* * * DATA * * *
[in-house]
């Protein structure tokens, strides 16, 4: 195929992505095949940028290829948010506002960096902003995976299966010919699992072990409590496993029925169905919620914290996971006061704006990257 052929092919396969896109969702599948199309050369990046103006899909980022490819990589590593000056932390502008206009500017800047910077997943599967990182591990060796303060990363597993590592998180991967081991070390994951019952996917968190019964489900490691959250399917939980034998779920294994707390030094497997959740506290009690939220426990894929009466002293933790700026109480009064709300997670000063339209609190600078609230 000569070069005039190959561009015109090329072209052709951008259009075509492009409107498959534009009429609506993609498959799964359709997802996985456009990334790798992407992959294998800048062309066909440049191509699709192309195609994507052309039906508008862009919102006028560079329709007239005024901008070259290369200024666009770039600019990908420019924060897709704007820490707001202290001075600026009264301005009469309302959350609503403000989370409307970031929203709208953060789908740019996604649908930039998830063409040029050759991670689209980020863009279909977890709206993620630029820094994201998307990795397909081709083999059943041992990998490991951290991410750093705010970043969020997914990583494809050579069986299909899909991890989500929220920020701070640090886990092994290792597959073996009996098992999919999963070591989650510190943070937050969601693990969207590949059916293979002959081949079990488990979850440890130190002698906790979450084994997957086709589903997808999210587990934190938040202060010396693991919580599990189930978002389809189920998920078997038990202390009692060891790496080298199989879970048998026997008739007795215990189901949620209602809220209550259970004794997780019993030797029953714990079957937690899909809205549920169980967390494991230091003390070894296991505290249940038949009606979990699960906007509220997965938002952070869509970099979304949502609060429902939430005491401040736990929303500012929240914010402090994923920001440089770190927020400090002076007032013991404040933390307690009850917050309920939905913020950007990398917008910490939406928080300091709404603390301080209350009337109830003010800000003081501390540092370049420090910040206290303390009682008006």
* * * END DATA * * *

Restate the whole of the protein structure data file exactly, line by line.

[in-house]
């Protein structure tokens, strides 16, 4: 195929992505095949940028290829948010506002960096902003995976299966010919699992072990409590496993029925169905919620914290996971006061704006990257 052929092919396969896109969702599948199309050369990046103006899909980022490819990589590593000056932390502008206009500017800047910077997943599967990182591990060796303060990363597993590592998180991967081991070390994951019952996917968190019964489900490691959250399917939980034998779920294994707390030094497997959740506290009690939220426990894929009466002293933790700026109480009064709300997670000063339209609190600078609230 000569070069005039190959561009015109090329072209052709951008259009075509492009409107498959534009009429609506993609498959799964359709997802996985456009990334790798992407992959294998800048062309066909440049191509699709192309195609994507052309039906508008862009919102006028560079329709007239005024901008070259290369200024666009770039600019990908420019924060897709704007820490707001202290001075600026009264301005009469309302959350609503403000989370409307970031929203709208953060789908740019996604649908930039998830063409040029050759991670689209980020863009279909977890709206993620630029820094994201998307990795397909081709083999059943041992990998490991951290991410750093705010970043969020997914990583494809050579069986299909899909991890989500929220920020701070640090886990092994290792597959073996009996098992999919999963070591989650510190943070937050969601693990969207590949059916293979002959081949079990488990979850440890130190002698906790979450084994997957086709589903997808999210587990934190938040202060010396693991919580599990189930978002389809189920998920078997038990202390009692060891790496080298199989879970048998026997008739007795215990189901949620209602809220209550259970004794997780019993030797029953714990079957937690899909809205549920169980967390494991230091003390070894296991505290249940038949009606979990699960906007509220997965938002952070869509970099979304949502609060429902939430005491401040736990929303500012929240914010402090994923920001440089770190927020400090002076007032013991404040933390307690009850917050309920939905913020950007990398917008910490939406928080300091709404603390301080209350009337109830003010800000003081501390540092370049420090910040206290303390009682008006």